Estimated worth: $13.5-billion
Path to Riches: Mining, banking, power
Mr. Prohkhorov made headlines in January after he was one of 27 people - including several young Russian women - arrested at a posh ski resort by French authorities investigating a suspected prostitution ring. He was cleared several days later by a French judge. The towering, 6-foot-7 kickboxing and basketball enthusiast is often called Russia's most eligible bachelor - not to mention one of its richest citizens. One of the most prominent of Russia's young oligarchs, Mr. Prokhorov began his career in banking, and along with Vladimir Potanin helped attract money from former state-run companies. The two soon moved into resources, and in 1992 began building Interros, a holding company that has swelled into a $15-billion private investment firm with stakes in media and resources, including nickel giant Norilsk. Mr. Prokhorov was CEO of Norilsk since 2001, but resigned earlier this year after a split with Mr. Potanin. Mr. Potanin bought out Mr. Prokhorov's shares in the nickel miner, and Mr. Prokhorov acquired his partner's piece of Russia's biggest gold company.
Estimated Worth: $13.5-billion
Path to riches: Mining, media, real estate, power
Mr. Potanin, who came from an affluent communist family, studied at the Moscow Institute of International Relations before embarking on a finance career. He started Interros, recruited Mr. Prokhorov, and opened two banks that developed strong ties with state-owned companies. He reportedly cashed in on the "shares-for-loans" program, in which companies gave up equity in exchange for borrowing, and became First Deputy Prime Minister for a seven-month span in mid-1996, but took a hit in the financial crisis of 1998. Nevertheless, he remains one of the most powerful Russian businessmen, thanks to his control over Norilsk, and the range of assets housed in Interros. He has a lavish home in Moscow, and has become a patron of the arts, serving as a trustee on the board of the Guggenheim Museum.
Estimated worth: $500-million
Path to Riches: Oil and banking
He has had dinner with Condoleeza Rice, and rubbed shoulders with many of the West's business elite, including Warren Buffett and Bill Gates.
But now Mr. Khodorkovsky is languishing in a jail, and his once formidable $15-billion empire is in shambles. An enthusiastic communist as a boy, Mr. Khodorkovsky embraced the fitful move toward privatization, first selling computers, and later founding a bank, Menatep. The company was suspected of having ties to the KGB and other government agencies, and it prospered. He also had considerable success with the privatization of state vouchers, which eventually provided him with the money to go on a bargain shopping spree for a variety of resource and energy assets. His coup came in 1995, when he acquired control of oil behemoth Yukos, but his persistent involvement in politics - he funded opposition parties - rankled Mr. Putin. Mr. Khodorkovsky was arrested at gunpoint in 2003, and in 2005, in a case that drew considerable international attention, was sentenced to prison for fraud and tax evasion. Many of his companies have been sold off.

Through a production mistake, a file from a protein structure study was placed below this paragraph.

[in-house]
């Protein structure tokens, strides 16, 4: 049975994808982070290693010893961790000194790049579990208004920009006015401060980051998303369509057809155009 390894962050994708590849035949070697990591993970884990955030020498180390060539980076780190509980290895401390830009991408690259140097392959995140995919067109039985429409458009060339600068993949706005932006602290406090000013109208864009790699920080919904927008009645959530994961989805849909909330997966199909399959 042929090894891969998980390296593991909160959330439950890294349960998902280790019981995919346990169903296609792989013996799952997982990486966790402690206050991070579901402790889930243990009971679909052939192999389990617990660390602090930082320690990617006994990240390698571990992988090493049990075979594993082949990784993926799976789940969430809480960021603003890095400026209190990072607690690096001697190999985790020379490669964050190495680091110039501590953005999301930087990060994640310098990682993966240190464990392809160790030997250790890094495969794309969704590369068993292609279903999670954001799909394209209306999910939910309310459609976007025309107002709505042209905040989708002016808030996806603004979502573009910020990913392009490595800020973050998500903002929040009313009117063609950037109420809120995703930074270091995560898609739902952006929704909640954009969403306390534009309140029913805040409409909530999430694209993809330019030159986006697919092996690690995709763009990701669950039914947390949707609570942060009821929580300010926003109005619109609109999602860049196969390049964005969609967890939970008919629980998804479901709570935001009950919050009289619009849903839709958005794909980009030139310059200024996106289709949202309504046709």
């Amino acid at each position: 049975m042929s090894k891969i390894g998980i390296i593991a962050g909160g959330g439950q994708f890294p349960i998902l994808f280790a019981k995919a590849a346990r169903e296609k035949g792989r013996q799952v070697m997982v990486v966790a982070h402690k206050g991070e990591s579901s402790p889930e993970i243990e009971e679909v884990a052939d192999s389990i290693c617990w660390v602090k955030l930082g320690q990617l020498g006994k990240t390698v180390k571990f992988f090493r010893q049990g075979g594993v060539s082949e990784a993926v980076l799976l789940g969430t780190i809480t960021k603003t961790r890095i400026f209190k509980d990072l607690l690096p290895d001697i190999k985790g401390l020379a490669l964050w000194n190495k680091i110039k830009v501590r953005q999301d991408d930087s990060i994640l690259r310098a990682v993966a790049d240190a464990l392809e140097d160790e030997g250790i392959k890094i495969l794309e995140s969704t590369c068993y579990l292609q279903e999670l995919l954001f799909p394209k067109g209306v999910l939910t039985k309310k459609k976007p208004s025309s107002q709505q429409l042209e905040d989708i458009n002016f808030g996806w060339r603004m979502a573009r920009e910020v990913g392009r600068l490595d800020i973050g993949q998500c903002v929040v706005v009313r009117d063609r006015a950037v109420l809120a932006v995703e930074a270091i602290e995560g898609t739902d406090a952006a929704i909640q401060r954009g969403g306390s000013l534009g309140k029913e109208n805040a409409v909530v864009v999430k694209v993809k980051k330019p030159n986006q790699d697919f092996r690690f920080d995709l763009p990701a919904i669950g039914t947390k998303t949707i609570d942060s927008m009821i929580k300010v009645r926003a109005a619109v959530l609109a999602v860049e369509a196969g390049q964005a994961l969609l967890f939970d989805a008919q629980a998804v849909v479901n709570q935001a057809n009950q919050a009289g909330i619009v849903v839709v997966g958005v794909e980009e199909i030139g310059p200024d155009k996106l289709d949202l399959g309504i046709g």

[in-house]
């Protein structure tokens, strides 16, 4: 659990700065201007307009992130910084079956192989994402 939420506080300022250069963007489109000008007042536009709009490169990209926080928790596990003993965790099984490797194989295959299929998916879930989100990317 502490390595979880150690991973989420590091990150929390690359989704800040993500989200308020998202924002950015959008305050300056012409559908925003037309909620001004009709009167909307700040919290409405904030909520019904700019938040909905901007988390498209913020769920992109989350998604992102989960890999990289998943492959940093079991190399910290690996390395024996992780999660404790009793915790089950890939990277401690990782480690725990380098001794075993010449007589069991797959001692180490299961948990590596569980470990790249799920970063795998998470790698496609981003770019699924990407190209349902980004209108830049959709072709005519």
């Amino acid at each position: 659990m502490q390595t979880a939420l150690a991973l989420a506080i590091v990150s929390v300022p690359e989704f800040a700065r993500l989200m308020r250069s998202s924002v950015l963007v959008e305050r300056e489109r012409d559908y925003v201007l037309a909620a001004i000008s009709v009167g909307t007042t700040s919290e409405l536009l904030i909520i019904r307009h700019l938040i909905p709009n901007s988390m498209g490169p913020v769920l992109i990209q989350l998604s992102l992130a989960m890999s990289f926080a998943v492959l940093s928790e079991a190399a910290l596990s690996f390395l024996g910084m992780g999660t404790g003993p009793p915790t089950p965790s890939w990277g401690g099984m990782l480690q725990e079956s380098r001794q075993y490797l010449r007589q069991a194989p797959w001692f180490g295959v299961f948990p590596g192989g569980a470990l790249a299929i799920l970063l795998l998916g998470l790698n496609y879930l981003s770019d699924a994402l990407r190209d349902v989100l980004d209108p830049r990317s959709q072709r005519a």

Estimated worth: $400-million
Path to Riches: Banking and media
The man once described as the "Rupert Murdoch of Russia" is said to have relied less on the process of privatization to amass his fortune. He dabbled in just about everything - the army, the theatre, women's clothing, and even cab driving - before finding his groove with a consulting firm for foreign investors. This was the start of a business empire that soon spilled into the media sector, and made Mr. Gusinsky a mogul. He started the country's first independent newspaper and television station, created a satellite TV arm, and owned magazine and radio stations. Yet he offended Mr. Putin with critical coverage, and soon fled the country. He was arrested several times - in Moscow, Athens, and Spain - but the charges were thrown out. Many of the businesses he left behind were auctioned off to Gazprom, the massive state gas company. He now splits his time between Israel, the United States and Spain.
Estimated worth: $13.3-billion
Path to riches: aluminum, airplanes, and autos
The youngest oligarch is quickly becoming one of the most powerful, and some Russian reports now list him as the country's richest citizen.